Reproductive effort affects oxidative status and stress in an Antarctic penguin species: An experimental studyReport as inadecuate

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The oxidative cost of reproduction has been a matter of debate in recent years presumably because of the lack of proper experimental studies. Based on the hypothesis that different brood sizes produce differential reproductive costs, an experimental manipulation during breeding of Adélie penguins was conducted at Hope Bay, Antarctica, to study oxidative status and stress. We predict that a lower reproductive effort should be positively related to low oxidative and physiological stress. We randomly assigned nests with two chicks to a control reproductive effort group CRE, and by removing one chick from some nests with two chicks, formed a second, low reproductive effort group LRE. We examined how oxidative status in blood plasma reactive oxygen metabolites, ROMs, and total antioxidant capacity, OXY and stress heterophil-lymphocyte ratio, H-L responded to a lower production of offspring total biomass. Our nest manipulation showed significant differences in offspring total biomass, which was lower in the LRE group. As predicted, the LRE group had higher antioxidant capacity than individuals in the CRE group. We have also found, although marginally significant, interactions between sex and treatment in the three variables analysed. Females had higher OXY, lower ROMs and lower H-L ratio when rearing one chick, whereas males did so when rearing two except for OXY which was high regardless of treatment. Moreover, there was a significant negative correlation between the H-L ratio and OXY in females. Finally, we have found a negative and significant relationship between the duration of the experiment and OXY and ROMs and positive with H-L ratio which suggests that indeed breeding penguins are paying an effort in physiological terms in relation to the duration of the chick rearing. In conclusion, a reduction of the reproductive effort decreased oxidative stress in this long-lived bird meaning that a link exists between breeding effort and oxidative stress. However, our findings suggest different sex strategies which results in opposite physiological responses presumably depending on different life-history strategies in males and females.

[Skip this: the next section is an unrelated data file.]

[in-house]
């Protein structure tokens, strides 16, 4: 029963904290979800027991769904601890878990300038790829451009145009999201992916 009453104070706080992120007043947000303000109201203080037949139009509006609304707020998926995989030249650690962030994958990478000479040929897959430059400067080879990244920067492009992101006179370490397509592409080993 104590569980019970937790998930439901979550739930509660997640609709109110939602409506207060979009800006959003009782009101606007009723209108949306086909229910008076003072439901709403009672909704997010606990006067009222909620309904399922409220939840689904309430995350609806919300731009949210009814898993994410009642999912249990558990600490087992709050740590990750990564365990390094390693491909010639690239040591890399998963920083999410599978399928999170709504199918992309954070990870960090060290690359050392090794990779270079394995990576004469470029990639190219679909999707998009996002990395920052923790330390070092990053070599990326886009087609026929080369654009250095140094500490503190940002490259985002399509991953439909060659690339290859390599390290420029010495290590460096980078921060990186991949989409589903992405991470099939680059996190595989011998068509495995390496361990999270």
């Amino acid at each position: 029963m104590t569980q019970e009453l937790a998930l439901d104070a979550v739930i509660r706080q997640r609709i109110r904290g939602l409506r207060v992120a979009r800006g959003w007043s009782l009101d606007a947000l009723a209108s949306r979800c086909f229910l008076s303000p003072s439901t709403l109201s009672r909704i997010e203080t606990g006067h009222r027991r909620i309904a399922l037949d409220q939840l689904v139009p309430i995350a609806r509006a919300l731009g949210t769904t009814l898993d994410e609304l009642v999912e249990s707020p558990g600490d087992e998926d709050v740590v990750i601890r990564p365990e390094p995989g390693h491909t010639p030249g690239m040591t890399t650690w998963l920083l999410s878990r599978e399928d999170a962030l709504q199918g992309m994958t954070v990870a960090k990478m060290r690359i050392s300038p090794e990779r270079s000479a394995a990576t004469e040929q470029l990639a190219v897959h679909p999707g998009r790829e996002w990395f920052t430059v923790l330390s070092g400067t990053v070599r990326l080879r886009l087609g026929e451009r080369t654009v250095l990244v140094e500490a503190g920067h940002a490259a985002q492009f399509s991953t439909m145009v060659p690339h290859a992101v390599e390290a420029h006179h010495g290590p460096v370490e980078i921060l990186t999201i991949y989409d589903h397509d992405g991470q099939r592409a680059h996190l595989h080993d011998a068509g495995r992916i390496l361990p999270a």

Author: Roger Colominas-Ciuró , Mercedes Santos, Néstor Coria, Andrés Barbosa



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